Forget fancy Christmas presents. Forget your iPads and Kindles. If you were around in 1915, chances are you’d be getting potted meat and an umbrella as a gift.
100 years ago, Blackpool residents were not after an array of the latest must-have presents. Far from it.
Linens and headache remedies were top of the list in an era when the word luxury had a whole different meaning – at least that’s what reading the reports in The Gazette tells us.
The edition dated December 17, 1915, featured a Mr H Monk, of Caunce Street, who claimed potted meat was vital to having a happy Christmas.
Mr Monk, a pork butcher, offered sausages and supplied bigger dishes for the discerning customer.
Similarly, Mr F Hindle, a florist and fruiterer on Church Street, claimed he was “the best shop in town for fruit and and flowers and always makes artistic arrangements of his goods.”
If you were the picky type – and not quite satisfied with just flowers and potted meat for Christmas – you could rest assured that your linen woes would be taken care of at the Belfast Linen Co on Clifton Street.
“Linens for all purposes”, the shop claimed. “Everybody knows the fame of the firm, one may look into our shop windows and not in vain, for something to send away to one’s friends that will be most acceptable - ladies and gentlemen’s hanker-chiefs, for instance, Irish damask table-cloths, fancy serviettes.”
For those who anticipated Boxing Day hangovers, the reliable remedy “Capamint” was available at all local chemists claiming to rid you of those headaches “speedily and without injury.” The advert read: “The pleasant mint that looks like a sweet and tastes like a sweet and without harmful effect on the heart. A miracle mint!”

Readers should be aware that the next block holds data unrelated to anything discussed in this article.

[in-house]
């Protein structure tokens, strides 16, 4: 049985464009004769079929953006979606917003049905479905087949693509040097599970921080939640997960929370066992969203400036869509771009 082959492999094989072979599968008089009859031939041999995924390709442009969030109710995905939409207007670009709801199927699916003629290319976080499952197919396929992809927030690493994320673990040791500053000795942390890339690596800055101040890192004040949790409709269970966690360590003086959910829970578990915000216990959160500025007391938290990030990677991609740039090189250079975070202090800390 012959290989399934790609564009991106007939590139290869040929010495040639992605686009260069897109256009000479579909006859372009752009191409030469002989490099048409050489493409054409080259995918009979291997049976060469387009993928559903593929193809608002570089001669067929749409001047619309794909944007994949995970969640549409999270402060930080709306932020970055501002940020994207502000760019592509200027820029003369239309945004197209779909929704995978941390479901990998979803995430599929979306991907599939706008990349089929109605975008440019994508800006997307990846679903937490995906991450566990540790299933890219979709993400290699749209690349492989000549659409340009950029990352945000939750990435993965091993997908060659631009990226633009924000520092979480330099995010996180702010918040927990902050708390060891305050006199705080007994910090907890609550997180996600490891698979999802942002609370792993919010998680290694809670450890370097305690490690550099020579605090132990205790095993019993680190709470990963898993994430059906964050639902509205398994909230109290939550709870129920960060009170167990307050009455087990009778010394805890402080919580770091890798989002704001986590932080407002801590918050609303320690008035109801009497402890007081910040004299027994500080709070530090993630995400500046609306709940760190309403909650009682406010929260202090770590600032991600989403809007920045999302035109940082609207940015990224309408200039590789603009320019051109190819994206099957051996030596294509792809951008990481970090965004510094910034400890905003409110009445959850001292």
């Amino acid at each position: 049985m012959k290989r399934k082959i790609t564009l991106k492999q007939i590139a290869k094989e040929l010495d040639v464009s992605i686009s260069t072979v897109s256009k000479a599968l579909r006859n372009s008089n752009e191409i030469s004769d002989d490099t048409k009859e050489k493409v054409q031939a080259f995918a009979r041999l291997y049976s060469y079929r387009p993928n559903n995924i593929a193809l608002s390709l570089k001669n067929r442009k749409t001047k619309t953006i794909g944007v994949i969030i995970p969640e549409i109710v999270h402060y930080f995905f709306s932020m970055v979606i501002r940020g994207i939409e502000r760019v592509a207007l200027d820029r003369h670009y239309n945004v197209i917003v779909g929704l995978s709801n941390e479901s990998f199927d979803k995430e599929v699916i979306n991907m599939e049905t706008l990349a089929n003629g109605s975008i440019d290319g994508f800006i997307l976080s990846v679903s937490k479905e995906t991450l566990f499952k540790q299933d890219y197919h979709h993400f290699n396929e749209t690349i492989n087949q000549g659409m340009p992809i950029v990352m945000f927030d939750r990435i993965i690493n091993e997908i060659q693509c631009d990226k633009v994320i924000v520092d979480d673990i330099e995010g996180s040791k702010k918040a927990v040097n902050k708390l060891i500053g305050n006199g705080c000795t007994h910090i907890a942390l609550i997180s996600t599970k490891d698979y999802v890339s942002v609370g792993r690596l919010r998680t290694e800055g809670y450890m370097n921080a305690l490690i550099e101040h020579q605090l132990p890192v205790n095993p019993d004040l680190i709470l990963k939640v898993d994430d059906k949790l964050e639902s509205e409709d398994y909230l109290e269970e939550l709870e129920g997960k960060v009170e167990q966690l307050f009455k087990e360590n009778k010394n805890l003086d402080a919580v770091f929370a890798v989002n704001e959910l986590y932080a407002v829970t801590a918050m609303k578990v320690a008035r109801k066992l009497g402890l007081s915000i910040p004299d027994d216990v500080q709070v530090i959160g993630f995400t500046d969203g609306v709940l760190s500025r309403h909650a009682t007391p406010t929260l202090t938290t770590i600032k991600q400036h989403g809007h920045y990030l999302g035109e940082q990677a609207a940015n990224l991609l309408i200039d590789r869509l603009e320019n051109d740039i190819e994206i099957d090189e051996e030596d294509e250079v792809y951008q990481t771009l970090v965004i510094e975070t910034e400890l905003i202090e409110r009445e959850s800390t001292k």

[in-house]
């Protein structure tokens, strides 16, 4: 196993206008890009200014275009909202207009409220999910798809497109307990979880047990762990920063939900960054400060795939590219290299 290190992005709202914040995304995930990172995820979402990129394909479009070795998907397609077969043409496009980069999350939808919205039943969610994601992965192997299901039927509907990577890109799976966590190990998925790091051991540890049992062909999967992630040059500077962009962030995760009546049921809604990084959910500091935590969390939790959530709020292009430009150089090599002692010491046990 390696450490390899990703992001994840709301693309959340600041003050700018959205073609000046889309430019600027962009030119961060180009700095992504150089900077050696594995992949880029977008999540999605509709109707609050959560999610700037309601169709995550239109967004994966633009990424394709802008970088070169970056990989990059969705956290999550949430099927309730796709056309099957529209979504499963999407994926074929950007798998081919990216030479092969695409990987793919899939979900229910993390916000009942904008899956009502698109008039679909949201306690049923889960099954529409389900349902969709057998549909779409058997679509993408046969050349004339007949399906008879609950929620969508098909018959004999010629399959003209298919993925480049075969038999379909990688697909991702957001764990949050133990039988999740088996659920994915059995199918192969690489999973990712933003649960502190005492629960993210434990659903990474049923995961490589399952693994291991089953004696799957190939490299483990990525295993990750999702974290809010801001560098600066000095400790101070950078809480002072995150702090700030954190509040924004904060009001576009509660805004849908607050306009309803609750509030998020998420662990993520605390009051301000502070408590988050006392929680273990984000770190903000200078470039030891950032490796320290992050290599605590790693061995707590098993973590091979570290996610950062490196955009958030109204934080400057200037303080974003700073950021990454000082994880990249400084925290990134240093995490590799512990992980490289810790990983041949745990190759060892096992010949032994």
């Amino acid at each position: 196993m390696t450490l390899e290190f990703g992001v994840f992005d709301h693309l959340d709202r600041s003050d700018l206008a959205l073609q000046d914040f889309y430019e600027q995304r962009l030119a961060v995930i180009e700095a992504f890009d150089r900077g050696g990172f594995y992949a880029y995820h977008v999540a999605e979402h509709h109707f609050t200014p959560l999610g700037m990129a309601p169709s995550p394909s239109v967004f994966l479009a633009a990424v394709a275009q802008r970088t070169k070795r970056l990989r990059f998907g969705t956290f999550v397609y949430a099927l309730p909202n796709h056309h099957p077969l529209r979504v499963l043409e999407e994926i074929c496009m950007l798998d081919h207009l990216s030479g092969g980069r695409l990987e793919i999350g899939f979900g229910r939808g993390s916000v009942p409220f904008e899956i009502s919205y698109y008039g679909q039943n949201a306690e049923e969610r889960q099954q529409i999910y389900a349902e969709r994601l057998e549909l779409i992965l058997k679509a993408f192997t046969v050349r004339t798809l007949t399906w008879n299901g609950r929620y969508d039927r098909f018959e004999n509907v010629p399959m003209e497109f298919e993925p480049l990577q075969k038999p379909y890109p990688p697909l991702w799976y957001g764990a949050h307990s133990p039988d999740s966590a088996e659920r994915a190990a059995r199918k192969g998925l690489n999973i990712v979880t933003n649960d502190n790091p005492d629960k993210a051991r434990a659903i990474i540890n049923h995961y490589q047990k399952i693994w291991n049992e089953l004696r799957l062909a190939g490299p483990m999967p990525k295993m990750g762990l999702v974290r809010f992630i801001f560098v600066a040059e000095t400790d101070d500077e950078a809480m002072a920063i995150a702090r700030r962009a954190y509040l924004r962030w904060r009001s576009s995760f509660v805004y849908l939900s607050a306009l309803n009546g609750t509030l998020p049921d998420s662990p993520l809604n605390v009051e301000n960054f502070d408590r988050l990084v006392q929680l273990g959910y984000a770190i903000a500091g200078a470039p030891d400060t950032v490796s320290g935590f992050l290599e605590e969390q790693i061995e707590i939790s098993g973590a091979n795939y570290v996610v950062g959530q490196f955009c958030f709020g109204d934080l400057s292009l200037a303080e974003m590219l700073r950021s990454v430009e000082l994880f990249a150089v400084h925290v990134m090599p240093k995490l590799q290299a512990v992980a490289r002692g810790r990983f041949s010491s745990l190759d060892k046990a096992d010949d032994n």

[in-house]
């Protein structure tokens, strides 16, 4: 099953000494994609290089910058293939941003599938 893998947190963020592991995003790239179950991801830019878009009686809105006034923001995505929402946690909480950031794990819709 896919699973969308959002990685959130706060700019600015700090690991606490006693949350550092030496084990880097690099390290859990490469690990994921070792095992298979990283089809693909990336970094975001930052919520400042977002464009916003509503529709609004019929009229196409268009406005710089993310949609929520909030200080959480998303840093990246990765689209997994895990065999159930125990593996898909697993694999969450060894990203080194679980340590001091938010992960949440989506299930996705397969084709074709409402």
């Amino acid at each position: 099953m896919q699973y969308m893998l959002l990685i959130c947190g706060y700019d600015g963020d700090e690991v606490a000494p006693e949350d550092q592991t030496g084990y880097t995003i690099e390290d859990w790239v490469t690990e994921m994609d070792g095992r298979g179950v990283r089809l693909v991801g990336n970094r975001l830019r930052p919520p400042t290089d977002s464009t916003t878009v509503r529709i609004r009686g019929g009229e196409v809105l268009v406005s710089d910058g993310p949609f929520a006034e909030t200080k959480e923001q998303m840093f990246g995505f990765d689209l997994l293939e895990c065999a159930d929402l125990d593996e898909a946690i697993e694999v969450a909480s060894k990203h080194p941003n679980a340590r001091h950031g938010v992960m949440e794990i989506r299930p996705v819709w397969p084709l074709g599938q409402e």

How about an umbrella wrapped up under the tree?
For a rainy day, Kendall umbrellas provided the “finest umbrella value”. Claiming to make excellent gifts, Kendall umbrellas on Talbot Road had a “wonderful array of beautuful models at choice and the prices to suit all pockets.”
Not content with umbrellas, the shop also offered “very pleasing walking-sticks”.
For the more well-to-do folk, 50 shillings in 1915 could buy you a gramophone from Cook’s salon on Abingdon Street, which boasted of the progress that has been made with these “talking” machines.
Special records were issued for Christmas, including Zonophone, Jumbo and Diamond records. Complete with six double-sided records a gramophone was available at what they deemed a moderate price - which is the equivalent, in today’s money - plus inflation - to £250.
Leaping ahead to today – and there’s a surprisingly close comparison.
For one of this year’s touted ‘must-have’ purchases for adults is a gramophone-esque Crosley Cruiser briefcase-style portable vinyl turntable player, as vinyl records make a comeback.
However other top gifts are a world apart.
BB8, a remote-comtrol droid from the new Star Wars film is the must-have item, this Christmas, while Little Live Pets are also proving hugely popular – a parrot you can teach to talk, sing, dance and swing on a perch.